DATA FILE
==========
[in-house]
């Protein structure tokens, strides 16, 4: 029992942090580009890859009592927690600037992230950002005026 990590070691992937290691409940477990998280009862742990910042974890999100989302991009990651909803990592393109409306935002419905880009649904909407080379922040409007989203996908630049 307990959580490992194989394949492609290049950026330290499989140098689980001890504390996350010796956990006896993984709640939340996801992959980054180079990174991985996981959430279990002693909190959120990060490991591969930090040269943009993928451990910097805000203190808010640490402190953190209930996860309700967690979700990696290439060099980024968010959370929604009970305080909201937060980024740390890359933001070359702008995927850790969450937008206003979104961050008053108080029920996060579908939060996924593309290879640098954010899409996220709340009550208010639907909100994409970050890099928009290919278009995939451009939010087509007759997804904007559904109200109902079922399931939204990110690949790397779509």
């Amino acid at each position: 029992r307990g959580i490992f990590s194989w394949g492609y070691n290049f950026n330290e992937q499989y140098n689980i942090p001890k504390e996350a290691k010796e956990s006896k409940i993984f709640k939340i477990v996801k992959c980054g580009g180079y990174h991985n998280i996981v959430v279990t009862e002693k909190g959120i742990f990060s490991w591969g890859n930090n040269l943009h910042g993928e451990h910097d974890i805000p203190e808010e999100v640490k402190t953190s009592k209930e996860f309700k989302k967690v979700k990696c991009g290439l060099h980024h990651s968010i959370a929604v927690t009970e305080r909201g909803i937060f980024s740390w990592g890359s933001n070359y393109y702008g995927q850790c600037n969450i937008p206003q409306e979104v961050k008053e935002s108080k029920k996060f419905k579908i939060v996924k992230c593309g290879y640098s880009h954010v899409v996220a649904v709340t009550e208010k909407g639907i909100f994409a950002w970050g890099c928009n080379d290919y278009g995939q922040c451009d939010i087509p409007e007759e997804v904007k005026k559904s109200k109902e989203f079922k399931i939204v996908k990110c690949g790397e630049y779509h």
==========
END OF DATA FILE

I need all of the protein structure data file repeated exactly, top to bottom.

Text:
[in-house]
């Protein structure tokens, strides 16, 4: 029992942090580009890859009592927690600037992230950002005026 990590070691992937290691409940477990998280009862742990910042974890999100989302991009990651909803990592393109409306935002419905880009649904909407080379922040409007989203996908630049 307990959580490992194989394949492609290049950026330290499989140098689980001890504390996350010796956990006896993984709640939340996801992959980054180079990174991985996981959430279990002693909190959120990060490991591969930090040269943009993928451990910097805000203190808010640490402190953190209930996860309700967690979700990696290439060099980024968010959370929604009970305080909201937060980024740390890359933001070359702008995927850790969450937008206003979104961050008053108080029920996060579908939060996924593309290879640098954010899409996220709340009550208010639907909100994409970050890099928009290919278009995939451009939010087509007759997804904007559904109200109902079922399931939204990110690949790397779509």
């Amino acid at each position: 029992r307990g959580i490992f990590s194989w394949g492609y070691n290049f950026n330290e992937q499989y140098n689980i942090p001890k504390e996350a290691k010796e956990s006896k409940i993984f709640k939340i477990v996801k992959c980054g580009g180079y990174h991985n998280i996981v959430v279990t009862e002693k909190g959120i742990f990060s490991w591969g890859n930090n040269l943009h910042g993928e451990h910097d974890i805000p203190e808010e999100v640490k402190t953190s009592k209930e996860f309700k989302k967690v979700k990696c991009g290439l060099h980024h990651s968010i959370a929604v927690t009970e305080r909201g909803i937060f980024s740390w990592g890359s933001n070359y393109y702008g995927q850790c600037n969450i937008p206003q409306e979104v961050k008053e935002s108080k029920k996060f419905k579908i939060v996924k992230c593309g290879y640098s880009h954010v899409v996220a649904v709340t009550e208010k909407g639907i909100f994409a950002w970050g890099c928009n080379d290919y278009g995939q922040c451009d939010i087509p409007e007759e997804v904007k005026k559904s109200k109902e989203f079922k399931i939204v996908k990110c690949g790397e630049y779509h």